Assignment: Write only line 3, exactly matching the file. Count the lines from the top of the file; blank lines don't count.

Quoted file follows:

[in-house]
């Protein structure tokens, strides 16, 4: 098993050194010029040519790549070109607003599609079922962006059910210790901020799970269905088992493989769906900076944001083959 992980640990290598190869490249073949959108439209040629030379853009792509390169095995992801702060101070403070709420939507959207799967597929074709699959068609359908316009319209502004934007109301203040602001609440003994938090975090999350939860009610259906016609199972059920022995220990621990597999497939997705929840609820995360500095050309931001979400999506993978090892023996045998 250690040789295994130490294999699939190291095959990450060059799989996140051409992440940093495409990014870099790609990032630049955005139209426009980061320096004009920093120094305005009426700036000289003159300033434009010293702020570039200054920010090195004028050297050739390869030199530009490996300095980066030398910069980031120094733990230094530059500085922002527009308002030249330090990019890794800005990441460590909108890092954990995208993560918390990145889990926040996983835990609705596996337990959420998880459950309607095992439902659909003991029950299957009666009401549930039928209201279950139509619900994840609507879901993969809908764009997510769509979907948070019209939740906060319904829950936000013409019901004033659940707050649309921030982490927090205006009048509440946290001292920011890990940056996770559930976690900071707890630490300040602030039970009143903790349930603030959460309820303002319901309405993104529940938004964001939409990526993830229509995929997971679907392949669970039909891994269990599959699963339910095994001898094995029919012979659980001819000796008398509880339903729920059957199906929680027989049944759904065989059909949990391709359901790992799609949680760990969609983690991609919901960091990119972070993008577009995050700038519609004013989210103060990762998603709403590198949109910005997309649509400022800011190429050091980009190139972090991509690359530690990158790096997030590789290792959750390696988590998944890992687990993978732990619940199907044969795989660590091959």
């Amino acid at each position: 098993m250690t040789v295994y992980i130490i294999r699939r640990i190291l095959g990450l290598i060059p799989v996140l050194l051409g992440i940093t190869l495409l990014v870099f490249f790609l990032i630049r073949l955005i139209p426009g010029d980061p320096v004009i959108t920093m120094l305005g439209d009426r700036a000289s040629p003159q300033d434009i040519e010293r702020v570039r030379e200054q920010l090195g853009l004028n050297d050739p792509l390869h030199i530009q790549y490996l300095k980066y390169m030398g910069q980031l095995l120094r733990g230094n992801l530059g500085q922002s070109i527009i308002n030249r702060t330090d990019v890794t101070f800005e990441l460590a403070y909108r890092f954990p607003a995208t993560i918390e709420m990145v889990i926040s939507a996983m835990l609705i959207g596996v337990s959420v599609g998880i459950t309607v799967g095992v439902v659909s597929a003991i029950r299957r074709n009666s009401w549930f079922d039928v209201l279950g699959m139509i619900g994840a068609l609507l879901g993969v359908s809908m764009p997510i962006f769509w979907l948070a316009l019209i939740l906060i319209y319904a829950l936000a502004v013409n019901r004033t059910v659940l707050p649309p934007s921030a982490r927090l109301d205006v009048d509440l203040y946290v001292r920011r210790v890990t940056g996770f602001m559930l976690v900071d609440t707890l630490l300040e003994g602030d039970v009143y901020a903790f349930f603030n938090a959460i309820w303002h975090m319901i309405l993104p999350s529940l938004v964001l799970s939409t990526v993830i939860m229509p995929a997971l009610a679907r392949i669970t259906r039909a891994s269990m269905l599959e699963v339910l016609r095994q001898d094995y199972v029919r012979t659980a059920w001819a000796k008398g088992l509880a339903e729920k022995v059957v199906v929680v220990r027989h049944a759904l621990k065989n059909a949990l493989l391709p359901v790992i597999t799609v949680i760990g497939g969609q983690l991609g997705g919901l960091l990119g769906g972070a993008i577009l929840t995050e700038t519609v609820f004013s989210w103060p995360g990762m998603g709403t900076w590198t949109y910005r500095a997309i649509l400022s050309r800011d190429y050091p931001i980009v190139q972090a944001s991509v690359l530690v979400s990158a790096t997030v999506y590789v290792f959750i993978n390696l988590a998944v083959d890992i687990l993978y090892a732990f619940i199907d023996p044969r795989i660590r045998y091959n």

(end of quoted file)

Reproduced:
């Amino acid at each position: 098993m250690t040789v295994y992980i130490i294999r699939r640990i190291l095959g990450l290598i060059p799989v996140l050194l051409g992440i940093t190869l495409l990014v870099f490249f790609l990032i630049r073949l955005i139209p426009g010029d980061p320096v004009i959108t920093m120094l305005g439209d009426r700036a000289s040629p003159q300033d434009i040519e010293r702020v570039r030379e200054q920010l090195g853009l004028n050297d050739p792509l390869h030199i530009q790549y490996l300095k980066y390169m030398g910069q980031l095995l120094r733990g230094n992801l530059g500085q922002s070109i527009i308002n030249r702060t330090d990019v890794t101070f800005e990441l460590a403070y909108r890092f954990p607003a995208t993560i918390e709420m990145v889990i926040s939507a996983m835990l609705i959207g596996v337990s959420v599609g998880i459950t309607v799967g095992v439902v659909s597929a003991i029950r299957r074709n009666s009401w549930f079922d039928v209201l279950g699959m139509i619900g994840a068609l609507l879901g993969v359908s809908m764009p997510i962006f769509w979907l948070a316009l019209i939740l906060i319209y319904a829950l936000a502004v013409n019901r004033t059910v659940l707050p649309p934007s921030a982490r927090l109301d205006v009048d509440l203040y946290v001292r920011r210790v890990t940056g996770f602001m559930l976690v900071d609440t707890l630490l300040e003994g602030d039970v009143y901020a903790f349930f603030n938090a959460i309820w303002h975090m319901i309405l993104p999350s529940l938004v964001l799970s939409t990526v993830i939860m229509p995929a997971l009610a679907r392949i669970t259906r039909a891994s269990m269905l599959e699963v339910l016609r095994q001898d094995y199972v029919r012979t659980a059920w001819a000796k008398g088992l509880a339903e729920k022995v059957v199906v929680v220990r027989h049944a759904l621990k065989n059909a949990l493989l391709p359901v790992i597999t799609v949680i760990g497939g969609q983690l991609g997705g919901l960091l990119g769906g972070a993008i577009l929840t995050e700038t519609v609820f004013s989210w103060p995360g990762m998603g709403t900076w590198t949109y910005r500095a997309i649509l400022s050309r800011d190429y050091p931001i980009v190139q972090a944001s991509v690359l530690v979400s990158a790096t997030v999506y590789v290792f959750i993978n390696l988590a998944v083959d890992i687990l993978y090892a732990f619940i199907d023996p044969r795989i660590r045998y091959n």